I almost don't wanna talking about the Trading Card system because it makes me so mad. Steam Trading Cards is a system where, as you play a game, virtual cards will be sent to your in-app inventory. These cards are based on characters, items and locations in the game you're currently playing. You can't play a real game with them like Hearthstone, but you can collect sets and trade them. Sounds fun, right? It's like a whole extra game in the platform you already use to play your games, and you earn cards by playing the games you like! Sounds amazing, doesn't it?
The problem is, naturally, Steam has to have a way to make money off of this, or it wouldn't be worth the effort. But rather than trying to find an ethical way to make this profitable, Steam uses its card system as a downright Ponzi scheme.
See, every card is part of a "set" based on the game that gives them to you. To earn cards from a set, you have to play the game it's based on - but here's the catch: you can only earn half the cards in a set by playing the game. You have to buy the rest from the community market, an online auction house that uses real money. Even though users sell these cards, Steam gets 30% of all transactions. Considering each card sells for less than ten cents, you won't see a huge profit selling off these cards.
To make matters worse, games have a chance to drop duplicates of cards you already have. They can even just drop one card, but as long as the number of times it drops that card is equal to half the cards in the set, it still happens. This means you have to buy and sell even more cards to complete a set.
What happens when you complete a set? Well, you can earn a collectible badge and "points" for you account. But to do that, you have to "craft" the cards together, effectively destroying them. So you're not even collecting cards - they're totally disposable. You just melt them down to earn points. As you earn points, you "level up" your account, giving you access to different features; some of them almost VITAL to using the app properly.
If your level is too low, there's a big red circle of shame next to your name telling others users you're bad because you haven't given Valve enough money. To get a green circle, you have to spend an outrageous amount of money and time. You even have to earn "levels" to gain access to certain features of the app. You can try to ignore the card system entirely, but Steam will still spam your inbox with the useless things.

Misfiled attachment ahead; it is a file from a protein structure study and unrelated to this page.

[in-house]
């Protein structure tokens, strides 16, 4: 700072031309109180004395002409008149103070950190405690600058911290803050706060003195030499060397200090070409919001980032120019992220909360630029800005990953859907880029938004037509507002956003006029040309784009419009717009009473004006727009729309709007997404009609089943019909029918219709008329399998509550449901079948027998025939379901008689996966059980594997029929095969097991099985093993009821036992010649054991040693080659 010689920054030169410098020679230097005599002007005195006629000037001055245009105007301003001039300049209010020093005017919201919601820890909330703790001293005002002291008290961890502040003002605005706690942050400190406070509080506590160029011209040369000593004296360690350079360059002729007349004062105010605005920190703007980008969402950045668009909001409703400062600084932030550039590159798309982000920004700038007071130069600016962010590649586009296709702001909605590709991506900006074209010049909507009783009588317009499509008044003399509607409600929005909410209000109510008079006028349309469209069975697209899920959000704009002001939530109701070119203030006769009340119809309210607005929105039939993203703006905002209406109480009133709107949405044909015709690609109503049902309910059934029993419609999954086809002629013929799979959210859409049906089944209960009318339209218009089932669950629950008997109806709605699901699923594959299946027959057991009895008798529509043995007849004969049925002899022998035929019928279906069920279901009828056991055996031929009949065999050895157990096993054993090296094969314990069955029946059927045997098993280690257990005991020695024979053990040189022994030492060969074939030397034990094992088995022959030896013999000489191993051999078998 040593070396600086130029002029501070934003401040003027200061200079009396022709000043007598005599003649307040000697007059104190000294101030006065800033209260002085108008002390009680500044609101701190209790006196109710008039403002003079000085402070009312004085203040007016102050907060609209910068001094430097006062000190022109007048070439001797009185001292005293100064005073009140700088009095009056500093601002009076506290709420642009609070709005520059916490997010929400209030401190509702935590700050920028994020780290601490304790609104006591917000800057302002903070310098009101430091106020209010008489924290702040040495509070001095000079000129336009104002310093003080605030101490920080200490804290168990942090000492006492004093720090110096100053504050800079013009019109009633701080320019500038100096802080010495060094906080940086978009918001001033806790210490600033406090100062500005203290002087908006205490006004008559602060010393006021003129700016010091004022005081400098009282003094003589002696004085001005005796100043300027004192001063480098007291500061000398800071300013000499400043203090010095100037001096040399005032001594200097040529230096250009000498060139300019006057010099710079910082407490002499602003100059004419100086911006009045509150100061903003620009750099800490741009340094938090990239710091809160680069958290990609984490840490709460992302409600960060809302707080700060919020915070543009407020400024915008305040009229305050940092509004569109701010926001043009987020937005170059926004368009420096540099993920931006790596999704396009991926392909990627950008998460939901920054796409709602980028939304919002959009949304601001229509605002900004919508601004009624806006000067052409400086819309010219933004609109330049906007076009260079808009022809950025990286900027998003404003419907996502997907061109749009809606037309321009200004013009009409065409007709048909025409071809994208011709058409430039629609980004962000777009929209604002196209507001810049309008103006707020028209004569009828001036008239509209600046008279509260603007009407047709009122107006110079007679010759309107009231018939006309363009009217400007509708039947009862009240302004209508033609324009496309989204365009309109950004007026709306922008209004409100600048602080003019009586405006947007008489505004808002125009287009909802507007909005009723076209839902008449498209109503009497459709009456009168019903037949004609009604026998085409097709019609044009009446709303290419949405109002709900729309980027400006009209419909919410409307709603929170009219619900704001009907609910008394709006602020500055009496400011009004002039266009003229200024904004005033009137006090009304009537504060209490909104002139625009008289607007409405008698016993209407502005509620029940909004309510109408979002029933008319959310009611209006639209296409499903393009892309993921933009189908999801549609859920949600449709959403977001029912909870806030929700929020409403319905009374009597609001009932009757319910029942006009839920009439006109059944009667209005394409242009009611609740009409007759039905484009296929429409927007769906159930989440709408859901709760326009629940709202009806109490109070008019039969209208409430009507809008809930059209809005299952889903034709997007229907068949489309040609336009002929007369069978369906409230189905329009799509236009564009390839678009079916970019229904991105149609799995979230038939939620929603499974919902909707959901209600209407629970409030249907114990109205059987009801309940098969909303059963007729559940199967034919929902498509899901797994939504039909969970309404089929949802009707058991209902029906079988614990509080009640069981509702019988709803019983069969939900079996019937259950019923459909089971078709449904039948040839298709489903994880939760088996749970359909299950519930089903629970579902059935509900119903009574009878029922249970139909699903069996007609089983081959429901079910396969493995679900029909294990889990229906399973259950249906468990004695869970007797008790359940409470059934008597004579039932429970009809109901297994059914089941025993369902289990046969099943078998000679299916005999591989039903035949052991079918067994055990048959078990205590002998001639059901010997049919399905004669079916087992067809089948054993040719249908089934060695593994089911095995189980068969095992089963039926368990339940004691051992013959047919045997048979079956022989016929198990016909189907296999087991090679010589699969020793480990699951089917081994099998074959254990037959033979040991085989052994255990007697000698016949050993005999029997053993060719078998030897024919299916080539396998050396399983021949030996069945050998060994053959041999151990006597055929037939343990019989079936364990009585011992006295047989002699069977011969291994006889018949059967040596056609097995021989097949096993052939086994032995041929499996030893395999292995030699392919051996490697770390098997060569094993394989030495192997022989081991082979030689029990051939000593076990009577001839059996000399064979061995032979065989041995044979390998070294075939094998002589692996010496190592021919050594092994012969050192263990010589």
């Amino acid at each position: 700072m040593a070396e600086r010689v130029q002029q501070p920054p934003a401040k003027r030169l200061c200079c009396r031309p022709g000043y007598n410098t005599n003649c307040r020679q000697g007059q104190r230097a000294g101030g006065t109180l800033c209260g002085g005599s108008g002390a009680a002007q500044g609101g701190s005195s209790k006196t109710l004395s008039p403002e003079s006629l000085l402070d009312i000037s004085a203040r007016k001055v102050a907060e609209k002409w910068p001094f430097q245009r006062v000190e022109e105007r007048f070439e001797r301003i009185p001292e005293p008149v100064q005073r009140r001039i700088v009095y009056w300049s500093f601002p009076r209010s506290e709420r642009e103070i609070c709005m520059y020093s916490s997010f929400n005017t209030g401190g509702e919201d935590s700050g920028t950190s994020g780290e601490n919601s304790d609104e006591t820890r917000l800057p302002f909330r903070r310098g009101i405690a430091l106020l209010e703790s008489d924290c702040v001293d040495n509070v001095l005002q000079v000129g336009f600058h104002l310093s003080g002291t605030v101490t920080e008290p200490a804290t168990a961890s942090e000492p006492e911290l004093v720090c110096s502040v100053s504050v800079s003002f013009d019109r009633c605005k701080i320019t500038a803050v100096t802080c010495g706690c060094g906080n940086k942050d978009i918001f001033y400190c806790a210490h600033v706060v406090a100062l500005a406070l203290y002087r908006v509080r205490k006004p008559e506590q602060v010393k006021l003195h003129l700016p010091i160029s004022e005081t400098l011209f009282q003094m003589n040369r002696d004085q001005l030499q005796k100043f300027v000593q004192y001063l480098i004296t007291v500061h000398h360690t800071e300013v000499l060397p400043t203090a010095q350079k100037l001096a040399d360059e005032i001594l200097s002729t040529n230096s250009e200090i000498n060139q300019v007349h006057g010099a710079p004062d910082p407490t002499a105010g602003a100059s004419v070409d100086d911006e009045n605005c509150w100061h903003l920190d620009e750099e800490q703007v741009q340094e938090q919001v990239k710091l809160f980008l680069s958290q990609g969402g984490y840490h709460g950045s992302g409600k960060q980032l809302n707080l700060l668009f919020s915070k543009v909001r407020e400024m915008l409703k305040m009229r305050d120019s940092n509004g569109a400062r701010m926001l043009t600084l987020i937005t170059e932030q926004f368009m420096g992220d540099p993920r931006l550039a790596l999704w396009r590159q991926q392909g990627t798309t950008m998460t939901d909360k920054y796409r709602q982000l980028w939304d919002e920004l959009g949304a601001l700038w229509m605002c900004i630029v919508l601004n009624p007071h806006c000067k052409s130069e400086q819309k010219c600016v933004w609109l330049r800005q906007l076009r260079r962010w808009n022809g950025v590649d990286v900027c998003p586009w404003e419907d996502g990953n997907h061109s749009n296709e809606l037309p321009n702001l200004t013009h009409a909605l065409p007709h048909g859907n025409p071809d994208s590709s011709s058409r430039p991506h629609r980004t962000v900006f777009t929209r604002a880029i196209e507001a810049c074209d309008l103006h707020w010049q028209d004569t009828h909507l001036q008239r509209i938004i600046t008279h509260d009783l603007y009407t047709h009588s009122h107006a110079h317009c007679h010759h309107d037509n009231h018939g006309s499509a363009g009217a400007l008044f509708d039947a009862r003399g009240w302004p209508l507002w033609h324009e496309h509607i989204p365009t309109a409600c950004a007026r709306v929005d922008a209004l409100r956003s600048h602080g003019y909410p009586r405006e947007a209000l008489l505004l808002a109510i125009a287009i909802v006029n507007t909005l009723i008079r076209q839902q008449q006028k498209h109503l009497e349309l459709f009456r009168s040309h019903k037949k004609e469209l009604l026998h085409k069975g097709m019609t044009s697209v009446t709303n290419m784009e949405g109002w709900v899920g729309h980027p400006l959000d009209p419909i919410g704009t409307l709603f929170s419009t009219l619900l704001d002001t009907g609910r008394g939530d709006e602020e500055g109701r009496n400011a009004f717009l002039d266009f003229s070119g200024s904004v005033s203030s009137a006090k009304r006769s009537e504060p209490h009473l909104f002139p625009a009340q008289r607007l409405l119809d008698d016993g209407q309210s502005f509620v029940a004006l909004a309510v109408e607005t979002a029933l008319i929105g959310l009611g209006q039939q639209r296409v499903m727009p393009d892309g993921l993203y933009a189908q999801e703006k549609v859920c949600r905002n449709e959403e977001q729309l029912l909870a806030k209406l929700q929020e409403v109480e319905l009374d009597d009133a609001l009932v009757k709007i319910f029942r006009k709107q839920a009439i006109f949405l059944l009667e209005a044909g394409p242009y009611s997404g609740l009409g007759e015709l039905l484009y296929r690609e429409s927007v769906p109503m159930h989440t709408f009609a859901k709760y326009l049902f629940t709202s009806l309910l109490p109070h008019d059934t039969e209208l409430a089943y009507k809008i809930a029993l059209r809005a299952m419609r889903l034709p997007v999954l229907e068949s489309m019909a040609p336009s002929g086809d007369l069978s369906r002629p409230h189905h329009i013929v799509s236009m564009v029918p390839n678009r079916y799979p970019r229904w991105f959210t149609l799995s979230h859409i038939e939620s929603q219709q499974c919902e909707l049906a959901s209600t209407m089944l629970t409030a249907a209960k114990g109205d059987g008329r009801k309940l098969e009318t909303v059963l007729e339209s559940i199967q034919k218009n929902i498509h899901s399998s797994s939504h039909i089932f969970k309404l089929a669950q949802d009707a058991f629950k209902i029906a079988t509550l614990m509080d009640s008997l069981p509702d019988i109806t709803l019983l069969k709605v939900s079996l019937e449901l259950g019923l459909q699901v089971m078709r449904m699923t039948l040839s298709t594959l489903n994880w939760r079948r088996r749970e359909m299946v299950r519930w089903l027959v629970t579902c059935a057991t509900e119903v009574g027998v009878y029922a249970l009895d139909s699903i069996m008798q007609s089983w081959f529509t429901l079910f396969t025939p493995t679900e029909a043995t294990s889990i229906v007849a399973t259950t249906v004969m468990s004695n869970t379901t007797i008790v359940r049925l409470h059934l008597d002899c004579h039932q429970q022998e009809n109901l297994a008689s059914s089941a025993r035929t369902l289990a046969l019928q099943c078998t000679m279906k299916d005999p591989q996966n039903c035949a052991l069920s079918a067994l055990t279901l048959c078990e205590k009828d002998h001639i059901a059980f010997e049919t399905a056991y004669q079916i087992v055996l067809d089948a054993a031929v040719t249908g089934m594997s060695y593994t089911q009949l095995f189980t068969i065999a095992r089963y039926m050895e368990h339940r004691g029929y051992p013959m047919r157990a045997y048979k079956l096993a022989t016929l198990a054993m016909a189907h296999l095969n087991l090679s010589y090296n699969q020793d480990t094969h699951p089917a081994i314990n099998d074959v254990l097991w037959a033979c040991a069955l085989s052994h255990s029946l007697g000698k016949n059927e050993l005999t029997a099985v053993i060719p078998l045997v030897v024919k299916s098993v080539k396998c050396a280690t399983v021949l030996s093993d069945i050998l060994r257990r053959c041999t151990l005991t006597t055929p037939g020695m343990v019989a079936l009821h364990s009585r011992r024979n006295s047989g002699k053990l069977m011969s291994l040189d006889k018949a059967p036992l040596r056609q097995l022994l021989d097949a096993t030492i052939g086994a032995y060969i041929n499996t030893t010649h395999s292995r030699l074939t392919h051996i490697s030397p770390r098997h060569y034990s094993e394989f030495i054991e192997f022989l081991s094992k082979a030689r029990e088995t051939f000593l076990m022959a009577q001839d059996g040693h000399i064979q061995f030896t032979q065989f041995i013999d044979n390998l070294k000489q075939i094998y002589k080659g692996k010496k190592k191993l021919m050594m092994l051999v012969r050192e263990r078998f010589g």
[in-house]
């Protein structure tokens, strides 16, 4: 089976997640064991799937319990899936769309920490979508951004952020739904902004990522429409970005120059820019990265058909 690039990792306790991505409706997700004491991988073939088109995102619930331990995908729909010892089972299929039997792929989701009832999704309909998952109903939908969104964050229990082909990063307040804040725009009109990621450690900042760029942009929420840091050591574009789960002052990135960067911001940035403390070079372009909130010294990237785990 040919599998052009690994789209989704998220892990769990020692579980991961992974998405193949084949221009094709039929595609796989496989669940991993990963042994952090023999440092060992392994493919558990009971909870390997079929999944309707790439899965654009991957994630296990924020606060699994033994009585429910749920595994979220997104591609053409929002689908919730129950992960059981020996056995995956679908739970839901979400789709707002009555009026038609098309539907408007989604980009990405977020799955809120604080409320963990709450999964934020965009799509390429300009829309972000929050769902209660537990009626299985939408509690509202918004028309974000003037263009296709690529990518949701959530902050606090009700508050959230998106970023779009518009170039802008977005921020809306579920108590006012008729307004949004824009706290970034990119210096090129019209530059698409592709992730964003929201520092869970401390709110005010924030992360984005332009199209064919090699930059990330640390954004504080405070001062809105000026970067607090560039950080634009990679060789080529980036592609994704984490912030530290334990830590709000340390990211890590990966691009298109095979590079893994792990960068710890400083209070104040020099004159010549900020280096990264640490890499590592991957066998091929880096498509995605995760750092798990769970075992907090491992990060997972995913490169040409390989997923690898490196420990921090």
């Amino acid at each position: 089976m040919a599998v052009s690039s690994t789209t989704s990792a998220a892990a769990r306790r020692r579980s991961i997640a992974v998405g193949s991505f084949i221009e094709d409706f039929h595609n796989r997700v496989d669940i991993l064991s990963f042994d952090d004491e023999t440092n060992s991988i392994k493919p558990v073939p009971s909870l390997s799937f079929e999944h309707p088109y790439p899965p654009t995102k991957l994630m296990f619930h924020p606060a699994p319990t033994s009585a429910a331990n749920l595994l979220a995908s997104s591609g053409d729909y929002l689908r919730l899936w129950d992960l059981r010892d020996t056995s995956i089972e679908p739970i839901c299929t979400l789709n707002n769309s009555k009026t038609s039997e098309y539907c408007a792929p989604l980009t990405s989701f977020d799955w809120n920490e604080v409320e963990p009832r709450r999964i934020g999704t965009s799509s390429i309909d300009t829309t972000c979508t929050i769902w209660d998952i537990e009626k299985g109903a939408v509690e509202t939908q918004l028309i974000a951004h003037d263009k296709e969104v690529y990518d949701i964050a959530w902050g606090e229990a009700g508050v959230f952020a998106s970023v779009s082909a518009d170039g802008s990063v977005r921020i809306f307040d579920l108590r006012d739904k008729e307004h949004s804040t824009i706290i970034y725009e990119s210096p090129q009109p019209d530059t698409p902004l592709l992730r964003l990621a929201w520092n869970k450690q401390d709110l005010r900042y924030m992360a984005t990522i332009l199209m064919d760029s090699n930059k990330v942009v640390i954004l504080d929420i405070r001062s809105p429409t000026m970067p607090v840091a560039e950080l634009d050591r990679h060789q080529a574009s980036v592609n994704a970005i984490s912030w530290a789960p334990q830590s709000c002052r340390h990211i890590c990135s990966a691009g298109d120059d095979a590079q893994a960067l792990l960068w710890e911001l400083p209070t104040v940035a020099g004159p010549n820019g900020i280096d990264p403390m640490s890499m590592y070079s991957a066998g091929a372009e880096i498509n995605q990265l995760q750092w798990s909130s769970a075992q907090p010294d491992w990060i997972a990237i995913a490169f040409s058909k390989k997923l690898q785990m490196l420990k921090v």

So, it's all just one big scam to drain the extra pennies out of your account disguised as a fun card game. It's an absolutely insidious, greedy and downright scummy pyramid scheme. Seriously, someone should look it up and see if this fits the definition of "pyramid scheme" because I think it comes pretty damn close.
The Community Market that you buy and sell the cards on is now locked to "approved" users. To become an approved user, you have to download an app on your smartphone that collects your data. This app locks your account out, ostensibly to make it safer. Every minute it has a code you have to enter along with your password, constantly changing and meaning you'll have to race against the clock and pull out your smartphone just to log into your account.
These features aren't just annoying, they're downright malicious. Between all this nonsense and the flood of terrible games that spam the application, Steam almost feels like malware at times. But if you plan on playing a huge majority of PC games, you'll need it.
For the basic stuff, Steam does everything it needs to and is a safe and fair program. It's only once you get into the extra features that the app becomes downright predatory. Avoid the cards and the market, forget the points and the badges and just play the games if you have to download it.
In terms of necessity, Steam gets a 10/10. In terms of actual quality, however, Steam just barely rates a 5/10. And that's being generous. If that sounds too mean, try unhooking your account from Steam Guard after installing and activating it. It'll be the most informative two hours of your life.